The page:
• Carrie, I know it’s a bit cliche, but it sure fits. I remember that moment clearly, and it was all I could do to keep writing, knowing just how far I still had to go to really understand writing craft. I’m still in transit, too 🙂

    • Old Kitty says:

      Hi Angela, hi Write to Done

      These are all very important and fundamental tips on how to get the best out of the writer within! Thanks for the links too.

      Thanks for sharing! Take care

    • Hi Eric,

      I hope you enjoy those screenwriting books as much as I did. Looking to screenwriting for help is a recent thing for me. I hadn’t thought about investigating TV writing as well, but now I will! Thanks so much for posting that link. 🙂


      • Eric Steinberg says:

        Thanks Angela. And me actually posting the link ( would be more helpful.

        For those that aren’t familiar, Jane Espenson was one of the writers on Buffy the Vampire Slayer and the new Battlestar Galactica, among others shows.

        • No worries–you gave me her name and it got me to her blog just fine. She has some impressive TV credits–I look forward to delving more into her posts. 🙂

    • Eric Steinberg says:

      A lot of writers don’t realize how much they can learn from screenwriting. Great book recommendations. I’ve already requested them from the library.

      The only thing I would add to the mix is television writing. I had no formal fiction writing, but I learned a ton from reading television writer Jane Espenson’s excellent blog, where she deconstructs plot, humor, etc. She’s not currently posting, but the archives are another gold mine.

      Thanks for an excellent blog post!

    • Ava Jae says:

      Fantastic list, Angela! I especially like your point on attitude–I don’t think we can ever learn everything there is to know about any one topic, writing included. The sooner we realize that there’s always more to learn and more ways to improve, the quicker we’ll start growing as writers.

      Great guest post! Thanks for the link! 🙂

      • I will admit, I have met some authors who feel they ‘know enough’ and so do not seek out ways to improve. Yet, every successful author I know has adopted a Learner stance, and takes advantage of opportunities to grow whenever they can. I don’t think this is coincidence. 🙂

        There’s always more to learn, always ways to improve. I think this is what keeps the writing process fresh for us–that continual opportunity for discovery.

        Have a great weekend!

    • As always, thanks so much Angela. Looking forward to your book.

    • Angela, you make such excellent points! One thing that’s helped me learn is to just be open. It’s amazing what we see when we just open our eyes and pay attention.

    • Katya says:

      Oh my goodness, I’m so happy you talked about the necessity of reading. So many writers keep saying they try to avoid reading other books (especially fiction), if they have an open project, it was starting to seriously confuse me. They miss out on so many ideas and lose inspiration…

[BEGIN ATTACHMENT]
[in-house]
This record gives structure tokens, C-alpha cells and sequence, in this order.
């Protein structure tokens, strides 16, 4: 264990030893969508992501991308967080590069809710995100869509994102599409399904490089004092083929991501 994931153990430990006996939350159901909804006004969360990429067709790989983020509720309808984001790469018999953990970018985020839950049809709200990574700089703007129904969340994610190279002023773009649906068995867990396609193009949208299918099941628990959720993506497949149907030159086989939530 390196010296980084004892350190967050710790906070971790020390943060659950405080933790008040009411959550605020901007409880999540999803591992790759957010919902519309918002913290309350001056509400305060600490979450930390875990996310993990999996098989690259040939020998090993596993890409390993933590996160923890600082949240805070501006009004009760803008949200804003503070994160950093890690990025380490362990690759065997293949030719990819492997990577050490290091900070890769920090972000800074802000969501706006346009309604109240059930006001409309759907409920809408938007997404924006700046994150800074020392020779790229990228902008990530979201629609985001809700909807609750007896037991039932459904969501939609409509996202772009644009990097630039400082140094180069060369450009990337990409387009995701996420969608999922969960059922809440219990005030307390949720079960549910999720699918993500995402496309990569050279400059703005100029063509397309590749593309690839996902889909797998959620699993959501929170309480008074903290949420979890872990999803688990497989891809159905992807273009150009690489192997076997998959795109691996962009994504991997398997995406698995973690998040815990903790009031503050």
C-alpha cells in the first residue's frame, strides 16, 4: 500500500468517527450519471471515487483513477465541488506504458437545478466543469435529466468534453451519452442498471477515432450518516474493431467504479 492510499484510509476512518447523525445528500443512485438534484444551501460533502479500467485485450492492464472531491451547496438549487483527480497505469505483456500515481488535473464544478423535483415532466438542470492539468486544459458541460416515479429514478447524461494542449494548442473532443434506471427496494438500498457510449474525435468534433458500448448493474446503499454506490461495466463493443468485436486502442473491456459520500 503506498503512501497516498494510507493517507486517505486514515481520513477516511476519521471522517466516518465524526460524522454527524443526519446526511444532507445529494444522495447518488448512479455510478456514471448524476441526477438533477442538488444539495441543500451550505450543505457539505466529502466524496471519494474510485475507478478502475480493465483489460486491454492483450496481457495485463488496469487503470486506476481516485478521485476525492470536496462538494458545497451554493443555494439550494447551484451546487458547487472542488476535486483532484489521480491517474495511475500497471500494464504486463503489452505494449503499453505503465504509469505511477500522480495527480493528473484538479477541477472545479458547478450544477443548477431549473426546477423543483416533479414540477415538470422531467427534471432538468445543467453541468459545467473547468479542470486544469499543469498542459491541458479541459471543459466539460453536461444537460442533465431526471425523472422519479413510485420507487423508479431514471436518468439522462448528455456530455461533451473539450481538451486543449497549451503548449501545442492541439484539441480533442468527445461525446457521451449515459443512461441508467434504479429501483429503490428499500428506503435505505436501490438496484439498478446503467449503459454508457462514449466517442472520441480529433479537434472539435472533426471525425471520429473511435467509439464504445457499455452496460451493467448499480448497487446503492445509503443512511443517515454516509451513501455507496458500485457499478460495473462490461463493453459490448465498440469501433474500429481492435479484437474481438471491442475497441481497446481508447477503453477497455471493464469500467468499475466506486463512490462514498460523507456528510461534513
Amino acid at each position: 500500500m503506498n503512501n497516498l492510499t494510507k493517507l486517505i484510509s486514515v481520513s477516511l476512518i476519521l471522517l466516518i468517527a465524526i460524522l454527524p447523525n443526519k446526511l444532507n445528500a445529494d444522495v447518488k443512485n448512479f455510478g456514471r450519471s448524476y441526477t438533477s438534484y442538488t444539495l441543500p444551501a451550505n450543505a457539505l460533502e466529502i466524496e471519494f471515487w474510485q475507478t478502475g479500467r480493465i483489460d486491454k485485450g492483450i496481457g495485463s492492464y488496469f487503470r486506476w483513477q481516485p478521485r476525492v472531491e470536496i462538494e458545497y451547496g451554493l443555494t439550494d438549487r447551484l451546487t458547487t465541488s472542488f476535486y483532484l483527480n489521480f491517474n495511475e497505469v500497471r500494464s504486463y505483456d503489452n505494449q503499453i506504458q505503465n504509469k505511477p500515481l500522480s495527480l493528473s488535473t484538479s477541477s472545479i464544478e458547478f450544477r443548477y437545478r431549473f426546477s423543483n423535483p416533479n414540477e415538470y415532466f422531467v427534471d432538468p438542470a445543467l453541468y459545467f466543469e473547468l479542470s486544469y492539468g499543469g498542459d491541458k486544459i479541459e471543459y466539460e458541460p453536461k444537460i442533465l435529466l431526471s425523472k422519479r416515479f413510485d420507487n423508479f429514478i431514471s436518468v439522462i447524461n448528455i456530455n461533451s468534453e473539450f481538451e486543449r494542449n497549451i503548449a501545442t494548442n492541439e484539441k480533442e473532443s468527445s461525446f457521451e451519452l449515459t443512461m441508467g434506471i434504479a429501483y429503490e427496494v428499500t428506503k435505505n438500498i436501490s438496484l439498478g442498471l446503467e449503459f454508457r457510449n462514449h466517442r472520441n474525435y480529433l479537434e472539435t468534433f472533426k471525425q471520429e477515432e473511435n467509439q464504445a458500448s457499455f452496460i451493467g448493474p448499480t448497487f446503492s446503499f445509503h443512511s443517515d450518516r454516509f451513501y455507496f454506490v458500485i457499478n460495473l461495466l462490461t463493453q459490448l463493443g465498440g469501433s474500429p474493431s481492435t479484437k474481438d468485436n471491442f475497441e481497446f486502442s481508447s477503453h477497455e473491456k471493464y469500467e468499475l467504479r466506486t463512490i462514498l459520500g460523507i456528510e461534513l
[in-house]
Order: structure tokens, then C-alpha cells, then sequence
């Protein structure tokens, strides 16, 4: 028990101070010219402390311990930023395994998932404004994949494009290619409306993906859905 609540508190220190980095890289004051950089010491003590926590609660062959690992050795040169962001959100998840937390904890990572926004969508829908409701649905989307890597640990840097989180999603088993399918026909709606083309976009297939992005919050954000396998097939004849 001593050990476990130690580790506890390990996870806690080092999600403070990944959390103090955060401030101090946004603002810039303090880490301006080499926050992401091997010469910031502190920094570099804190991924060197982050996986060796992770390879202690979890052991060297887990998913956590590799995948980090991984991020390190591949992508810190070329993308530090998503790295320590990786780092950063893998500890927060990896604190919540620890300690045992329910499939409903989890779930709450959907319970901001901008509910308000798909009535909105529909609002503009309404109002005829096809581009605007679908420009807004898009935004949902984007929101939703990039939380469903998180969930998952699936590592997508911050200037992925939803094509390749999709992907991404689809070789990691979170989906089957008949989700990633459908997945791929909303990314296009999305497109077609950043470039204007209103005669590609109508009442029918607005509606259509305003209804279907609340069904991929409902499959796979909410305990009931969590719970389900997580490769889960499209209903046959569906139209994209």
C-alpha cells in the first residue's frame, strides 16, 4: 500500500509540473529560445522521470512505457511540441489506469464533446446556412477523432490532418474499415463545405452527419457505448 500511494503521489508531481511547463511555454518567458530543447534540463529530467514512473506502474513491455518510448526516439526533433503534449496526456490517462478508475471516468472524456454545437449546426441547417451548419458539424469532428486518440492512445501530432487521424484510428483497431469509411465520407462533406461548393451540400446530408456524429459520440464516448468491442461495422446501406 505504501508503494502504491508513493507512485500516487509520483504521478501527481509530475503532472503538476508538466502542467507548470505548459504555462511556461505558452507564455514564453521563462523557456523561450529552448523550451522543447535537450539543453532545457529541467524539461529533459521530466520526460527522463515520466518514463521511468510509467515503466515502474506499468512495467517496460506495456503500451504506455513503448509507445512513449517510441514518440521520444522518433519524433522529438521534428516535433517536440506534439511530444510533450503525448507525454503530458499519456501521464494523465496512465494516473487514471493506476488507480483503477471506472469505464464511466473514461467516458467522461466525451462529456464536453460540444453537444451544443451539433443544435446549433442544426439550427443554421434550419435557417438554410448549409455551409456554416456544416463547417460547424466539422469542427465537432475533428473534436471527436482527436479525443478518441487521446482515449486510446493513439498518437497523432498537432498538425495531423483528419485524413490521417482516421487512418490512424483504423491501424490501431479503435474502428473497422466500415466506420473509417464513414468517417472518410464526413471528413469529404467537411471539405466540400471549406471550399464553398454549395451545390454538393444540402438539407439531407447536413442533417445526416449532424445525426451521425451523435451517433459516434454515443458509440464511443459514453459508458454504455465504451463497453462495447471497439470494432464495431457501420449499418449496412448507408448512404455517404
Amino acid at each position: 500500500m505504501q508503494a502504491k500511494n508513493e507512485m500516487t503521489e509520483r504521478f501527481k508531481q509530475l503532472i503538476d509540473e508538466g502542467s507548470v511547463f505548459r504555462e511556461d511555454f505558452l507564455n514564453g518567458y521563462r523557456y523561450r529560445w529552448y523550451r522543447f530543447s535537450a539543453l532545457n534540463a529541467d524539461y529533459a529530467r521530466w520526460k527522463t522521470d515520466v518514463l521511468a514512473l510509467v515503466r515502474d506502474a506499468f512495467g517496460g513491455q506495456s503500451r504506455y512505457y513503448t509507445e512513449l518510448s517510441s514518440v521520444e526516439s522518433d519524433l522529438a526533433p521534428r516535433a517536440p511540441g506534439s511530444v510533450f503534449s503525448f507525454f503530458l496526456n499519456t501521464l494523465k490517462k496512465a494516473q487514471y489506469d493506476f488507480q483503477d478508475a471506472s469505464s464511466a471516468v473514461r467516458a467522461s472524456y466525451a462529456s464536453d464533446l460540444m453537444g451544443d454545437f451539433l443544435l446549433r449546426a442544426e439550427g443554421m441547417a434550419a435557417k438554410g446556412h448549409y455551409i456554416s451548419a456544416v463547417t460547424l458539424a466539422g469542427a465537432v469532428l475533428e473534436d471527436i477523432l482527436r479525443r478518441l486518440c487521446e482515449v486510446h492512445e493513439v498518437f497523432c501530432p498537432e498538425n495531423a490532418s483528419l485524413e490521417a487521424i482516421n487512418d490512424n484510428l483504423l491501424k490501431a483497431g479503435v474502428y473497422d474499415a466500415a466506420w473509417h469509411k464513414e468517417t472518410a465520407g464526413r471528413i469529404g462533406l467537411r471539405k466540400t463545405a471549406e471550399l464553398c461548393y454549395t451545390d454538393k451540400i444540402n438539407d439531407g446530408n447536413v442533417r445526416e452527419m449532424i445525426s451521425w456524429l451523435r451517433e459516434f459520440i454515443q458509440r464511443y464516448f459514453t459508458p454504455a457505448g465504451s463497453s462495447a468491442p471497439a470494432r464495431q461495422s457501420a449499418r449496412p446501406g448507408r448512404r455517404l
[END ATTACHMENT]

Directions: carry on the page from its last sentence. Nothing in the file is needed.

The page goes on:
..kudos to you for straightening things out.


      • Hi Kayta,

        Reading is so important! And you’re right, often it is the first thing to go when writers are squeezed for time. I myself have been guilty of this. I find what works for me is to have a weekly reading goal. I’m also keeping track of all the books I read so I can see and appreciate what I’ve read at the end of the calendar year.

        I know when I’m drafting, I take care not to read anything too close to what I’m writing, but while I’m revising, I prefer to read the same ‘type’ of books, because it keeps me focused. I think people should explore and see what works for them, but always make time to read. 🙂

        • Z Parks says:

          What an interesting point! I always read when I’m blocked, but I usually go to favorite passages from books that remind me of the one I’m working on so I can see how that author handled the type of scene I’m trying to work through. It usually helps me to get inspiration, but the tricky part is not doing it exactly as it’s been done before. I wonder if I’m hurting or harming myself with this practice?

          Zena @ Z’s Tales

          • I think studying books for technique is a very effective way to learn! 🙂

            I remember when I first started studying other books I gravitated to the types of books I was also trying to write, and would end up writing something similar to what I was reading and studying, too.
            I believe the trick is to read a lot of different books (different genres, etc) and then you’ll gain a broader perspective of ‘story’ and have more exposure to what strong, successful writing looks like in different forms. Then, as your confidence in your own writing increases, you’ll find yourself not recreating similar story lines in your own writing but using the successful techniques. 🙂